But first, let’s consult a table with some numbers in it. The numbers measure Kipnis’ offensive production, based on batted ball location. If you aren’t already familiar with weighted runs created plus (wRC+), you can acquaint yourself. It’s really not that complicated — the idea is similar to OPS+, in that it’s an all-encompassing offensive statistic where every tick above or below 100 represents a percentage point above or below the league average.
|Jason Kipnis, wRC+ by batted ball location
The top line is healthy Kipnis. Even healthy Kipnis isn’t a great pull-field hitter, but healthy Kipnis had a unique strength, in that his production, relative to the league average, got better and better the more he hit towards left field. On the far left of that table, you see that healthy Kipnis’ opposite field production, over a three-year stretch, was 96% better then league average, and that was a top-10 mark in baseball. At his best, in 2013, he had an opposite-field wRC+ of 268, which was topped only by Chris Davis and Joe Mauer. Kipnis, at his best, drives the ball to the opposite field as well as any player in baseball. That’s what makes his swing unique, as mentioned earlier, and that’s why it’s easy to see when that swing isn’t there.
The bottom line of the table is last year’s Kipnis. Last year’s Kipnis struggled all around. His production to the pull field dropped by about 20%. His production to the middle of the field dropped by about 20%. But his production to the opposite field — his biggest strength — cratered 90 percentage points all the way down to league average, rendering it no longer a strength at all. Jason Kipnis was missing the biggest part of his game, and any hitter who’s missing the biggest part of their game will struggle.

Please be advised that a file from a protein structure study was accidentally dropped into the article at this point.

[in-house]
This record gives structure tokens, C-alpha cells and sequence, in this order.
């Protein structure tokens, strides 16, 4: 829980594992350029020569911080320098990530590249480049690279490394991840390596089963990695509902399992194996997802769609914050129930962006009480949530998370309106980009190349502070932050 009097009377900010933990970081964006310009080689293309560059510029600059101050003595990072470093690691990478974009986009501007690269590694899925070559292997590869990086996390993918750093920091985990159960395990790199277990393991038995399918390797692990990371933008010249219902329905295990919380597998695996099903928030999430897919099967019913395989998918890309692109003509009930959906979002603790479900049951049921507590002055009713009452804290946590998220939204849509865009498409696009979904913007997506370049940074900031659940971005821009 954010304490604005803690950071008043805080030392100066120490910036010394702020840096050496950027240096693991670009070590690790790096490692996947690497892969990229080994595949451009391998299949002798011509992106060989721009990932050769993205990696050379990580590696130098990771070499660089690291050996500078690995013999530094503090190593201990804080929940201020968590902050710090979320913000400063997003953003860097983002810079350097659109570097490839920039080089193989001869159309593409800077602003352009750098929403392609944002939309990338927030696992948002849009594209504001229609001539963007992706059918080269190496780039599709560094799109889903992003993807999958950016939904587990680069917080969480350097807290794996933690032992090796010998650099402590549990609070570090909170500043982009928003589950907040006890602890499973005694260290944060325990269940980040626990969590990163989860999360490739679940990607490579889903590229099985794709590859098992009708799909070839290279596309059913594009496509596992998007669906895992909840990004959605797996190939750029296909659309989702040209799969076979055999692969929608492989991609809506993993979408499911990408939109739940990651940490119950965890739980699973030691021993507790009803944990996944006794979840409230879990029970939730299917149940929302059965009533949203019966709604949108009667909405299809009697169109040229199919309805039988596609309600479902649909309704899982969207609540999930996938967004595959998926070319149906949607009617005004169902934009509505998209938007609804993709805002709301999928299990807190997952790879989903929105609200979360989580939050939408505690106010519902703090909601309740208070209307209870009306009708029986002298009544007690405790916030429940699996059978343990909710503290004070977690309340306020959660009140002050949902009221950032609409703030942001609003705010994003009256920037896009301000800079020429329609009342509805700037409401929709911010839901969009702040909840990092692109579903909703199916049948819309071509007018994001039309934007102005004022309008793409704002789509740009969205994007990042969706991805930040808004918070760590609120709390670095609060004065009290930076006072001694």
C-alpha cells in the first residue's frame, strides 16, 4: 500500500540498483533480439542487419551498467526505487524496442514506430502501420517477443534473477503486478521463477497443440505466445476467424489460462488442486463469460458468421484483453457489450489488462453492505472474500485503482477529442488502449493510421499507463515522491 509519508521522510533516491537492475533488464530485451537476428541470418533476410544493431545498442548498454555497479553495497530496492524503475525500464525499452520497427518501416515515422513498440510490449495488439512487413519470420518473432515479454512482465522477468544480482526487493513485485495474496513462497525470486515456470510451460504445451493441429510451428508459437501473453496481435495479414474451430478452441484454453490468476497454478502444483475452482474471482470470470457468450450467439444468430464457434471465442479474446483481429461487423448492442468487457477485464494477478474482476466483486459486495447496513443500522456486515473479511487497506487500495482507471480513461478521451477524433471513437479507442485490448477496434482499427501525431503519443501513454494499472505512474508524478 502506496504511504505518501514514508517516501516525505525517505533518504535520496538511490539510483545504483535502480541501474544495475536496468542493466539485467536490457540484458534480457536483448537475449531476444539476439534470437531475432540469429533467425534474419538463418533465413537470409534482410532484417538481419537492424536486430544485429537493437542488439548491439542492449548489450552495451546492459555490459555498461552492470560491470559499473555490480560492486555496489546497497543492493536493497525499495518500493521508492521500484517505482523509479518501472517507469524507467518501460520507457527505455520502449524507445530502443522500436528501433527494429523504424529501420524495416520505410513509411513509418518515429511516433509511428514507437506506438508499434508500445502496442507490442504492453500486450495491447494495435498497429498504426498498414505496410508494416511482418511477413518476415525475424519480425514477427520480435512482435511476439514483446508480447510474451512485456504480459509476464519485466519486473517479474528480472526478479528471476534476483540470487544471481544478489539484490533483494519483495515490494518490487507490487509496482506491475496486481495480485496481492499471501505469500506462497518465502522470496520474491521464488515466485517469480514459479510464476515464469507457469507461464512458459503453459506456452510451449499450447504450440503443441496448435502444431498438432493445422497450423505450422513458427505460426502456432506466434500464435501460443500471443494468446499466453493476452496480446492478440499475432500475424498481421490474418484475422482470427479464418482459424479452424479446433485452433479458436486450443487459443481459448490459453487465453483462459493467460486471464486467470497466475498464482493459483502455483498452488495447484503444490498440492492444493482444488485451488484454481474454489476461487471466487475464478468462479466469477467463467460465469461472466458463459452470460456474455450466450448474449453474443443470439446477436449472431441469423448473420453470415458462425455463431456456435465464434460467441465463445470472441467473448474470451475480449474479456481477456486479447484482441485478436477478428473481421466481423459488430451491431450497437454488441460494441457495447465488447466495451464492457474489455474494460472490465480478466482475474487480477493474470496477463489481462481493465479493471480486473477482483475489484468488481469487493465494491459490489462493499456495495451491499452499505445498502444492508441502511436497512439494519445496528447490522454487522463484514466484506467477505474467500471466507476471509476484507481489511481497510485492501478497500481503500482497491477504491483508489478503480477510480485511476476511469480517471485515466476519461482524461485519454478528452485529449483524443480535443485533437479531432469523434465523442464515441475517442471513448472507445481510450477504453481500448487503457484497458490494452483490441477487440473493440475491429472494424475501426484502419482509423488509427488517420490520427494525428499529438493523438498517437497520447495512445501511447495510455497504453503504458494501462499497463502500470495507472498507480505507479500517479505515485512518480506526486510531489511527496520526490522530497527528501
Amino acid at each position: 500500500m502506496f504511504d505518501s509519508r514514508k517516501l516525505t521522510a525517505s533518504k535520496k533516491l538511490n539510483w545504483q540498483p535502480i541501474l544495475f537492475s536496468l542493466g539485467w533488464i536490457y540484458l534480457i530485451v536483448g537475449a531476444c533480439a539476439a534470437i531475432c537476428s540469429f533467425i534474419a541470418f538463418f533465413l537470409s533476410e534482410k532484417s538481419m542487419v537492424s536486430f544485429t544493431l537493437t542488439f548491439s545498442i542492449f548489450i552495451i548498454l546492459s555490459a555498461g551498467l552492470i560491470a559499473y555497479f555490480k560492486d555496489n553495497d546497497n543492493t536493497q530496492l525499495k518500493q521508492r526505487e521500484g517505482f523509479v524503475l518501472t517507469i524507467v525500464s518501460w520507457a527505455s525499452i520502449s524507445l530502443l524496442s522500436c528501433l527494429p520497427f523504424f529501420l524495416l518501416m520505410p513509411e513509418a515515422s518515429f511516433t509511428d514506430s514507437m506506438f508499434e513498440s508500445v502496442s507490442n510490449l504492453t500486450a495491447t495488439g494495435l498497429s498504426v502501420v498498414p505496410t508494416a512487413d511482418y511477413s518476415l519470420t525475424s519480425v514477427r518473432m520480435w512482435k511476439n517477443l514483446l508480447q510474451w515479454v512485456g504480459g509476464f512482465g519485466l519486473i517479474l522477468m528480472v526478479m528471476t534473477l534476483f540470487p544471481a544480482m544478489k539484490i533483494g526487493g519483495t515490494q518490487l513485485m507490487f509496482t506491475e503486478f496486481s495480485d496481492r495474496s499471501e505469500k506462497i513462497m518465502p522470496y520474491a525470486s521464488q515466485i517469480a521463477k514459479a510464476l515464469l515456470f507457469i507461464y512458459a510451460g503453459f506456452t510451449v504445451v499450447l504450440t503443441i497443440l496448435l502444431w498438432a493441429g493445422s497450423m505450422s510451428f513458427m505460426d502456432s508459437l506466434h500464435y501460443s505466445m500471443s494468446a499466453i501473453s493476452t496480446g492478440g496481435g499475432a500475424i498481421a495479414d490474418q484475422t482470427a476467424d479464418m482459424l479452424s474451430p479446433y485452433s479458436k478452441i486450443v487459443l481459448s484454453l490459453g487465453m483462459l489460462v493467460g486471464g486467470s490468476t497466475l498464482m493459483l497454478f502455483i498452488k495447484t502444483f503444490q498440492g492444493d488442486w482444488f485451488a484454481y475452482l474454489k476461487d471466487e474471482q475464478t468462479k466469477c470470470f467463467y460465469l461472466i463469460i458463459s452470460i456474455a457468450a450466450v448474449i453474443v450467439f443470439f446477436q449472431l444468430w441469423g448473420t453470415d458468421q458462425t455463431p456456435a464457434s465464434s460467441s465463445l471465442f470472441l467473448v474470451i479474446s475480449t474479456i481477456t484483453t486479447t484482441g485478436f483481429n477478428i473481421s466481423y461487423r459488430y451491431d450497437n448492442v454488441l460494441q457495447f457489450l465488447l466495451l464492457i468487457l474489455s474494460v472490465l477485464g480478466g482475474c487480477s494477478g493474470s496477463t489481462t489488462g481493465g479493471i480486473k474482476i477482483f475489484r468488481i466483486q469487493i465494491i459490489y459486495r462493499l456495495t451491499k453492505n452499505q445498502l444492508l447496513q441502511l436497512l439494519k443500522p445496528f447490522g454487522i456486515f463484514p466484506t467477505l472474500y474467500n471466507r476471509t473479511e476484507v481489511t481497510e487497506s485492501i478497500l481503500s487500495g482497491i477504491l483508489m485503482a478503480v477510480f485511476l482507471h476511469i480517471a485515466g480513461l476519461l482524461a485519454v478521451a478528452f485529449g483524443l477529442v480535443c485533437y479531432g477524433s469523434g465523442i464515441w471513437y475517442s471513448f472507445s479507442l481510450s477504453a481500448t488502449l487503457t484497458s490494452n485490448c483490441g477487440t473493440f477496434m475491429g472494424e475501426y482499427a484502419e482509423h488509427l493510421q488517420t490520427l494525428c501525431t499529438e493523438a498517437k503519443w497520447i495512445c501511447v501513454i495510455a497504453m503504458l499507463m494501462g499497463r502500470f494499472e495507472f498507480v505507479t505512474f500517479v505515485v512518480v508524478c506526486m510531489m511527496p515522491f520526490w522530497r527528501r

So, about that hole in Kipnis’ swing. Clearly, there was a hole. Kipnis had a strength, and then it was gone. What you’re about to see are a couple heatmaps, comparing Kipnis’ slugging percentages, by pitch location, in 2013 and 2014. I’ve highlighted the problem area:
It’s no surprise where we find the hole. It’s no surprise that a player who stopped driving the ball to the opposite field had trouble extending their swing. Kipnis was unable to cover the outer- and upper-third of the plate in 2014, and he’s never been much of a pull hitter, so it’s necessary he covers that outer-third to take advantage of his greatest strength in going the opposite way.
Time to see this in action. We’re going to see two pitches. They’re both going to be 94mph fastballs, thrown by a left-handed pitcher, at Progressive Field. They’re both going to be 5 inches out, and 2 inches down, from the center of the strike zone. They are, for all intents and purposes, the exact same pitch. Only difference is, one was thrown in 2013, and the other was thrown in 2014.
The pitch from 2013:
The pitch from 2014:
If you watched a lot of Indians baseball from 2011-2013, that top swing should look familiar. If you continued watching a lot of Indians baseball in 2014, however, the bottom swing should also be all too familiar. What you’re looking at here is, essentially, the difference between the good version of a player, and the bad version of that same player, in two moving images.